Wednesday, August 20, 2008

A Scheurebe Moment

I’ve been focusing on the Loire an awful lot of late. A shift of gears, at least a quick one, seems in order. Ever since reading a little wine poetry at James Wright’s Wine-Wein-Vino-Vin recently, I’ve had Scheurebe on my mind. A vaguely Germanic meal last night seemed like the perfect opportunity, so I reached into the cellar and found…

Baden Ortenau Durbacher Plauelrain Scheurebe Spätlese trocken, Andreas Laible 2005
$28. 14% alcohol. Cork. Importer: Petit Pois, Moorestown, NJ.
I added a couplet to James’ poem. To read it, you’ll need to follow the link above and dig into the comments. For now, suffice it to say it was something about grapefruit, a very typical aromatic characteristic of Scheurebe. Laible’s Spätlese troken, though, has changed considerably since I last wrote about it and even since I last poured it at a class on German wines at Tria Fermentation School. It’s no longer so redolent of grapefruit. Part of that, I think, is just the wine’s natural concentration. Grapefruit, citrus and even catty aspects seem common to lighter styles of Scheurebe. But at a richer level, as with this Spätlese, riper aromas often kick in. Add to that a little more bottle age and the wines can start to show fleshier, less tangy characteristics. That’s exactly where Laible’s 2005 Scheurebe is at the moment.

The first glass was poured right out of the cellar, a bit too warm. The fact that it showed well at that temperature is a testament to the wine’s quality. The higher than ideal temp brought out a honeyed, round, not at all unappealing aspect. There was an undeniable blast of grapefruit right up front, but super ripe, sweet grapefruit, followed by lots of floral and sweet herbal scents. Lavender comes to mind. After a little chill down, more interesting things started to happen. Orange oil, peach nectar – definite peach nectar – and a light streak of white pepper emerged. With air, the wine became creamier in texture, developing a little vanilla edge. On the downside, its alcohol also became more apparent.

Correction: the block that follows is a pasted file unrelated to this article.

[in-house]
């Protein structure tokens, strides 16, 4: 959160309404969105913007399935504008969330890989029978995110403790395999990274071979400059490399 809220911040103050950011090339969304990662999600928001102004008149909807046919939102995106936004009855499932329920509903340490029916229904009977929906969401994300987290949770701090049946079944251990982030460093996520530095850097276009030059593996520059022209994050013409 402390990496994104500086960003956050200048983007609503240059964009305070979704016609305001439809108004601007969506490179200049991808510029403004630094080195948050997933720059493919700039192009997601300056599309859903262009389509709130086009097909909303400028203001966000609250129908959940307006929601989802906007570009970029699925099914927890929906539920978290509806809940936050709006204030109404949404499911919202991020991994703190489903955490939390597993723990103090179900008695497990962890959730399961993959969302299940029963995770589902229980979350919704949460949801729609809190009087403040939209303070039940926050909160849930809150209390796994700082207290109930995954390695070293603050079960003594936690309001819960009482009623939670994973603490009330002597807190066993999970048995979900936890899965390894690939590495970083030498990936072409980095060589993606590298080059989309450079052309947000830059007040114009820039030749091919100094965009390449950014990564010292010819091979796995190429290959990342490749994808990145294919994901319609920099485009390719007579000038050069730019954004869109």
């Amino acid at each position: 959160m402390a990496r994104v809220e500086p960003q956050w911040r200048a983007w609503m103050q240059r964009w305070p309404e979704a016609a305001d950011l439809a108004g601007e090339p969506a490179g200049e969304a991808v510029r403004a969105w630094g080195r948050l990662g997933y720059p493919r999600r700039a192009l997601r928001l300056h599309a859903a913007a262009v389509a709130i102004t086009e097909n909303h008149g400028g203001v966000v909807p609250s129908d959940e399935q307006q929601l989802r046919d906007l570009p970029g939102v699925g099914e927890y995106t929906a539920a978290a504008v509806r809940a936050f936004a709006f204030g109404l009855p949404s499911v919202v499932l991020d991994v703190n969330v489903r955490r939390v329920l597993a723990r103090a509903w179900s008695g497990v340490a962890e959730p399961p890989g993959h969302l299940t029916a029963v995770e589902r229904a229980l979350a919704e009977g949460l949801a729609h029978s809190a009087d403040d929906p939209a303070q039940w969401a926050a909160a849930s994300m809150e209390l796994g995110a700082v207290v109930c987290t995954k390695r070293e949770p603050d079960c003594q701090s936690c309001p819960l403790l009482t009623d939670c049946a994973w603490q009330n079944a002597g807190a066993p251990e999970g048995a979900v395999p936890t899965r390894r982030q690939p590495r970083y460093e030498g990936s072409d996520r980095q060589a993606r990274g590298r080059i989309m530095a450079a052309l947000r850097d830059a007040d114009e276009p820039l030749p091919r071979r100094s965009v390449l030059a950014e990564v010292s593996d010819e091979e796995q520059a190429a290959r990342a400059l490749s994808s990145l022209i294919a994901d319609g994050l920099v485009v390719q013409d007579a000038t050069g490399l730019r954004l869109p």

This is a monster of a wine. Not as unctuous as a similarly ripe Gewürztraminer but every bit as heady and concentrated. Spice, yellow flowers – goldenrod and marigolds – and peach nectar dominate. There’s an electrical spark of energy in its prickly texture, just enough to keep the wine from being plodding or domineering. But it still comes close to being over the top. The wine’s physiological concentration reminds me of marmalade, minus the jellied texture but complete with all the citrus peel bitterness. This needs food richer than what I paired it with (no, I’m not telling). I’d go right back to choucroute as we did two years ago. Maybe even roast goose. Roast pork at the very least, perhaps with an apricot or peach glaze. If you happen to have a bottle in your cellar, don’t hesitate to hold it for a couple more years. It’s still a wee one.


TWG said...

Any chance of the 2007 being imported through the same distributor?

David McDuff said...

I hate to say it, TWG, but it appears not. Laible's Riesling, Weissburgunder, Grauerburgunder and Traminer from '07 are all available but there's no sign of the '07 Scheurebe.... Don't know why.

Anonymous said...

Melissa here from Unami Ridge Vineyard in Upper Bucks County, PA. We are one of two Scheurebe growers in the region. We have an award winning 07 and awaiting the uncorking of our 08. Check us out when our tasting room opens in the Spring of 2010.
We aim to be the top bottle of Scheurebe in the US by 2011!!! Enjoy you wines!

David McDuff said...

Thanks for stopping by, Melissa. I'll try to do the same -- at the winery -- when I get up that way. I've not tried any local Scheurebe.

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